I often feel like I’ve been emotionally and spiritually stunted since graduation, a realization that occurs to me every time Simon charmingly (or annoyingly??) asks me what my dreams and visions are for our future. I have nothing to cough up except like, I don’t know, buy a wood-fire pizza oven that we’ll never use, eat 25-cent tacos in Mexico, or something else that involves food. Meanwhile, his plans are incredibly specific and involve too much physical exertion. For example, he’s suggested a month-long boat trip along the Mediterranean even though neither of us can sail and I get seasick watching Titanic.
Before you point out how incongruous our life goals are, let me point out that I have witnessed this grown man audibly delight in glee at the sight of a red velvet cupcake. And I, in turn did not peep a single complaint when he made me live in a tent and hike through Yosemite like Reese Witherspoon for a full week.
This stunt gets amplified whenever someone asks me what I’ve been up to, and all I can say is that yes I am living in the same apartment, yes I am working the same job, and no, I haven’t written anything yet so please stop asking. It’s a little foreign to be in this stage of life, to have a lot of freedom and very few responsibilities.
All my life I feel like I’ve just been hustling from one short-term goal to another, one exam to the next, with the ultimate goal of getting a good job and being able to support my family and myself. And now that I’ve achieved it, well, now what? Is this a time to do everything that I now have the money for, but won’t have the time or energy for when my uterus is ready for motherhood? Sorry to all the hustling moms out there, who must want to pierce a fork through my whiny entitled eyeball.
I am so grateful for what I have. The privileges I have now are what I’ve been working towards since the advent of my first report card in Kindergarten. However, when it seems that there’s an infinite array of possibilities – places to live, people to meet, jobs to have- settling for the expected path makes me feel like I’m not taking full advantage of my opportunities. But while the idea of living in different countries, trying different jobs and wearing different masks excites me, it scares me even more.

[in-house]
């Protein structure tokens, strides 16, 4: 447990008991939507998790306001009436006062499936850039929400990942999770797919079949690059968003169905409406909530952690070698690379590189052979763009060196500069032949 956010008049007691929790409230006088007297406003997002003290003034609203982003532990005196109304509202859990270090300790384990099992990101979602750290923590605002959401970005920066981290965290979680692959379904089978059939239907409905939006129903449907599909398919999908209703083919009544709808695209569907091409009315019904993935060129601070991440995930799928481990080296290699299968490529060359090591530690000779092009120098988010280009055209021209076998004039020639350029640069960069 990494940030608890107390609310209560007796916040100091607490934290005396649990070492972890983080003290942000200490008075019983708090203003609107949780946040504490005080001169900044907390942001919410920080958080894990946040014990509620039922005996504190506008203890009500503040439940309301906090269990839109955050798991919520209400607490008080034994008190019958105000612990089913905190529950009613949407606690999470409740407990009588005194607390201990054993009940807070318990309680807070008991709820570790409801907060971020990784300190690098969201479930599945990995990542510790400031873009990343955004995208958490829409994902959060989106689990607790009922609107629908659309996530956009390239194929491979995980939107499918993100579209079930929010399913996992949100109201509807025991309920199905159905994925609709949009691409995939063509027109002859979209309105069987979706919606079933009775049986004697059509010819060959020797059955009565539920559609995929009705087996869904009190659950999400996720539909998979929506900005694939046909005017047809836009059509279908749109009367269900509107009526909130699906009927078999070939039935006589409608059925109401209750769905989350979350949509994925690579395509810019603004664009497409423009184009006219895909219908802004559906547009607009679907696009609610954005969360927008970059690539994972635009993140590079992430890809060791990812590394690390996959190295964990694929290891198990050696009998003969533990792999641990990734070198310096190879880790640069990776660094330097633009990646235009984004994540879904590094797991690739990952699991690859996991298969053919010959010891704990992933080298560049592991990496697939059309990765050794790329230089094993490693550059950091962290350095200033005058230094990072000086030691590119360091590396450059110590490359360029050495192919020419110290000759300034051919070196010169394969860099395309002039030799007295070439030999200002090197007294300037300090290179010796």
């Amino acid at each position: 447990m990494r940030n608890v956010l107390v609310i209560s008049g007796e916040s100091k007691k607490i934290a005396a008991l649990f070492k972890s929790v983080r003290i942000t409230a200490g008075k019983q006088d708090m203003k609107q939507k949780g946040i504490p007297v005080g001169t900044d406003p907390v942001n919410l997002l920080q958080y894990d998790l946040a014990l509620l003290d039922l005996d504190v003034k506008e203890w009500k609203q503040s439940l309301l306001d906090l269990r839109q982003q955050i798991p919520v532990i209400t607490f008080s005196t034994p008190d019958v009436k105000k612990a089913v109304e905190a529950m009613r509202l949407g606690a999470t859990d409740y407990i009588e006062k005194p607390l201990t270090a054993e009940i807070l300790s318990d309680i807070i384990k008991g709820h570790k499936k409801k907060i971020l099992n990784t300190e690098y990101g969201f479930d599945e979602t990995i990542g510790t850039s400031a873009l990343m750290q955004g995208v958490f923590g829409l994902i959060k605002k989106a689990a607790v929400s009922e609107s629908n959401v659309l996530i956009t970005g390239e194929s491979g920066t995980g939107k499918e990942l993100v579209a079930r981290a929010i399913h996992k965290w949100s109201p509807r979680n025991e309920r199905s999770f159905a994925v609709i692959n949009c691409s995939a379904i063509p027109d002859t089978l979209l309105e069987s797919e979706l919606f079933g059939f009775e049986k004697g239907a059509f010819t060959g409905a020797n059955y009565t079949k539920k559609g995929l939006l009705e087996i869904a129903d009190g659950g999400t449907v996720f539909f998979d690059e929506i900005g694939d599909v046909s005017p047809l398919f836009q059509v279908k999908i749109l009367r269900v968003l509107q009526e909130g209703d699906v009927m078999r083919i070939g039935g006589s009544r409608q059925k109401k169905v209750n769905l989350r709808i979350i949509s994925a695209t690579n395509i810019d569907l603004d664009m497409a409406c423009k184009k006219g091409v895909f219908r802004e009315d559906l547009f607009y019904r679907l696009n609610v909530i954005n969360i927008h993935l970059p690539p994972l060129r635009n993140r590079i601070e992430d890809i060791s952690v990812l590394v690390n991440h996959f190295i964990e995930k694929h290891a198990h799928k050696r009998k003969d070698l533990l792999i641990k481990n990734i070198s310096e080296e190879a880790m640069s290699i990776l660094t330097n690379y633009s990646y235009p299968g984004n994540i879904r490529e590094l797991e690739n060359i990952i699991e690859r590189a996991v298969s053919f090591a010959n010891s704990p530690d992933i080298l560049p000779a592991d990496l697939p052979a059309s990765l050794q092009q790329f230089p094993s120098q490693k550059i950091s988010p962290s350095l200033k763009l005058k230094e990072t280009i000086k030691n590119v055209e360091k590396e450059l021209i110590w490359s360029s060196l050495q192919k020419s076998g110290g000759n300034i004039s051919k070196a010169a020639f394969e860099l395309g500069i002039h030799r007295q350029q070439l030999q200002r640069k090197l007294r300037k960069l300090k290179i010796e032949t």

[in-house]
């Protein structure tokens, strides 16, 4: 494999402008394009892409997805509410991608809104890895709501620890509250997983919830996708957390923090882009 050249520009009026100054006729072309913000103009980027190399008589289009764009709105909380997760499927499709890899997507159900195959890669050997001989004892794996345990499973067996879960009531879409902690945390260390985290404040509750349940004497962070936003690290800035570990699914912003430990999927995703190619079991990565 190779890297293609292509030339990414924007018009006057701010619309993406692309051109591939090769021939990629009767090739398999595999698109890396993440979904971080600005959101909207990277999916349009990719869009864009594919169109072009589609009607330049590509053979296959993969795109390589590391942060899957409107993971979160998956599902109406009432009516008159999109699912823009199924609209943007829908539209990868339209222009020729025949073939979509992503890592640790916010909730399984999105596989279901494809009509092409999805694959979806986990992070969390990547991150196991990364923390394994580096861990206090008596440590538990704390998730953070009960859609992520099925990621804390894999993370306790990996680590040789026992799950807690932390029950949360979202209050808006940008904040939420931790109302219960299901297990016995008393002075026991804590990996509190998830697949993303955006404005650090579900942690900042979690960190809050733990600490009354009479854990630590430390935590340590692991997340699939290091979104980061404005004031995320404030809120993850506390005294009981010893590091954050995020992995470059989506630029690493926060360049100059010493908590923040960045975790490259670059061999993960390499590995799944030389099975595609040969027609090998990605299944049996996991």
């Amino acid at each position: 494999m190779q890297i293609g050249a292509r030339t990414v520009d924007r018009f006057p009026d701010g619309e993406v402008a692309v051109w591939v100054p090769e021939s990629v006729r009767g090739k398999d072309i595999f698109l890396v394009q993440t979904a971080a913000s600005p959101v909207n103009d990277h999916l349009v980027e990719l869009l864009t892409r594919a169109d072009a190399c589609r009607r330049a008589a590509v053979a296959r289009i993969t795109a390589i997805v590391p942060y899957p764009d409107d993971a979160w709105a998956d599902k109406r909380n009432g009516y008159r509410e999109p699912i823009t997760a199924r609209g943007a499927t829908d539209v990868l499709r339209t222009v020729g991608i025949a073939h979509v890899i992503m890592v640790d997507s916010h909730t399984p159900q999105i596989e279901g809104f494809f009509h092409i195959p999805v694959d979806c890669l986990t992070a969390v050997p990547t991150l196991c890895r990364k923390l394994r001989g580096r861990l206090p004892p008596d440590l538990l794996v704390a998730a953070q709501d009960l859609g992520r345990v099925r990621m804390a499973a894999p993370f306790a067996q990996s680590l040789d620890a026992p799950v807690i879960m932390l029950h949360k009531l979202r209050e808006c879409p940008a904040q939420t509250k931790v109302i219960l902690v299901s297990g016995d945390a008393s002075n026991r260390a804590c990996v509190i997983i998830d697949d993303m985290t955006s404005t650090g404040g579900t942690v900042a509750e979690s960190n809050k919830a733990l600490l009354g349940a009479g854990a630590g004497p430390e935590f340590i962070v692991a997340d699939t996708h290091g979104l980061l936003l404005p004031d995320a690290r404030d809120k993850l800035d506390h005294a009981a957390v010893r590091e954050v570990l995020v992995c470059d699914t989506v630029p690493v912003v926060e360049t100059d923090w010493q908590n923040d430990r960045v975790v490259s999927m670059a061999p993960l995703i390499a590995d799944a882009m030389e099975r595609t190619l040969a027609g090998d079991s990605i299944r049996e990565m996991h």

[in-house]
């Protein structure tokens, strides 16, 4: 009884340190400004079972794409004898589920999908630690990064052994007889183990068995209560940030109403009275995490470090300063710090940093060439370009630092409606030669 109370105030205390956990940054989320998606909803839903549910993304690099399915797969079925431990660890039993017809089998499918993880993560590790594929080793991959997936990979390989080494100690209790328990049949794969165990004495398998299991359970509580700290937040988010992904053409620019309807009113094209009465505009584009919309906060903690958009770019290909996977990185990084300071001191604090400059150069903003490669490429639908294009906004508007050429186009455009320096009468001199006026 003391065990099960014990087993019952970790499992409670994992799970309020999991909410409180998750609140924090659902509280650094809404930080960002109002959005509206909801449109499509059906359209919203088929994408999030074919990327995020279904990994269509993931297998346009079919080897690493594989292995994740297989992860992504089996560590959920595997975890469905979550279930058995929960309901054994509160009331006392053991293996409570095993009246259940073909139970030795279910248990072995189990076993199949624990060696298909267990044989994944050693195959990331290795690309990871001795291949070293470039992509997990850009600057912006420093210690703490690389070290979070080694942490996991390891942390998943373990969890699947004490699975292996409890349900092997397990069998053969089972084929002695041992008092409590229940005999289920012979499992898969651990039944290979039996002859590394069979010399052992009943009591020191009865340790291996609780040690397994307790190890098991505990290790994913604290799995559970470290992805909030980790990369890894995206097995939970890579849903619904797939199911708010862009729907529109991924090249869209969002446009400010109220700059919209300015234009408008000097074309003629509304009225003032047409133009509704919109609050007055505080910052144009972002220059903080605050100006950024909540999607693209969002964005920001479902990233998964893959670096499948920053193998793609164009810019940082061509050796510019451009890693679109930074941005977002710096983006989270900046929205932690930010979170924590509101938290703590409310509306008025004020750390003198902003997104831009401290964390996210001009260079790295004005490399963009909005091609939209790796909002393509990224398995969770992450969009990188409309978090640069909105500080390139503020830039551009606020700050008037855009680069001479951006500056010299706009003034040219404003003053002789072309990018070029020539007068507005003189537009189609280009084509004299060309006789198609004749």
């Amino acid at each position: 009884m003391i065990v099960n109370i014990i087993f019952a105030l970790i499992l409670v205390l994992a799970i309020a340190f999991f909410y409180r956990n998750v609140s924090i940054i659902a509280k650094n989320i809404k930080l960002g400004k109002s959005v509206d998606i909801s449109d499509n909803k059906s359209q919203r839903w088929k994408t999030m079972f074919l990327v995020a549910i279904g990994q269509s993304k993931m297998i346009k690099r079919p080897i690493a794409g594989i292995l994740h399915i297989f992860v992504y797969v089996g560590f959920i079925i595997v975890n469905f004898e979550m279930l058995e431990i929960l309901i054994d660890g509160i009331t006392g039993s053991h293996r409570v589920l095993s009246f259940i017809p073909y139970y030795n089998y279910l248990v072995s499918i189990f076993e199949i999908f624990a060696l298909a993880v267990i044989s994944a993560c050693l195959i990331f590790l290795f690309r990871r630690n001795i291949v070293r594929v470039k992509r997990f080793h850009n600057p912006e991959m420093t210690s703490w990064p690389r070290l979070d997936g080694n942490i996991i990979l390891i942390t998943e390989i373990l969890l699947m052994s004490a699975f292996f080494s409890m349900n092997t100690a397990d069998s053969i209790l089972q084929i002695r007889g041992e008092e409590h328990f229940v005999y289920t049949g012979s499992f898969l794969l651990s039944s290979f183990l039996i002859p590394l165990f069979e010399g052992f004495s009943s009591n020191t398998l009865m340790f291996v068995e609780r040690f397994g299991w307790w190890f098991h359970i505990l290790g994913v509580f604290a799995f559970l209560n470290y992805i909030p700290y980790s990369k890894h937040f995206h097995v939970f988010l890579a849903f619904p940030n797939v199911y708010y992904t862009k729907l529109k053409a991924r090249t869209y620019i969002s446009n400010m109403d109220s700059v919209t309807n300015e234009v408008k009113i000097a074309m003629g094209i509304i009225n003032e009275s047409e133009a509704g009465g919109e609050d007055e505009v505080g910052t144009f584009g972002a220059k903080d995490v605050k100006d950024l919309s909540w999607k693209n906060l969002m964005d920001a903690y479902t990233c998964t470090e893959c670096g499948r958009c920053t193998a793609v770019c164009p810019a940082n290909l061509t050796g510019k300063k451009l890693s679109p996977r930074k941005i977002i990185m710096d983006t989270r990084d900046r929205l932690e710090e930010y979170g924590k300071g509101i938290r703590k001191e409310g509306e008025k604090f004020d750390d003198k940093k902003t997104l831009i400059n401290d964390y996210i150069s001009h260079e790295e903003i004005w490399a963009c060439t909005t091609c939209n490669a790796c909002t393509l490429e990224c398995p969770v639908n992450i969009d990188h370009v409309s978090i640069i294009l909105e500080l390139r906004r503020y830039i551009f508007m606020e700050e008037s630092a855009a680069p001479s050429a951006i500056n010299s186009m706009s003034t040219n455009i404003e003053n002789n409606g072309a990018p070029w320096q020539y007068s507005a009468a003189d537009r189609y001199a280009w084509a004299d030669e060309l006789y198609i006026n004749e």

I grew up in a household where a salaried, steady job came few and far between. Financial freedom was my mantra that got me through the worst of exams and it was a big reason why I went to pharmacy school. The thought of risking what I worked for, to go “live life to the fullest” makes my head spin and would probably piss off my teenage self. I can be a bit haughty when I hear about other people who can quit their jobs willy-nilly and move to another continent with barely a second thought. I like to tell myself that they don’t have other people relying on them, or certain expectations to fulfill. It’s probably not true for them, and not fair of me, I know, but it makes it easier on myself.
I know the answer is always somewhere in between. I know I don’t have to choose between living an exciting, ever-evolving life, or one of constants and stability. I know I should make new goals for myself and that there are no constraints on self-improvement. This I know, I know, I know. There are BIG changes ahead for Simon and me in the near future, which I will divulge more about later, so it’s got me thinking a lot about where my life is and where it could be headed.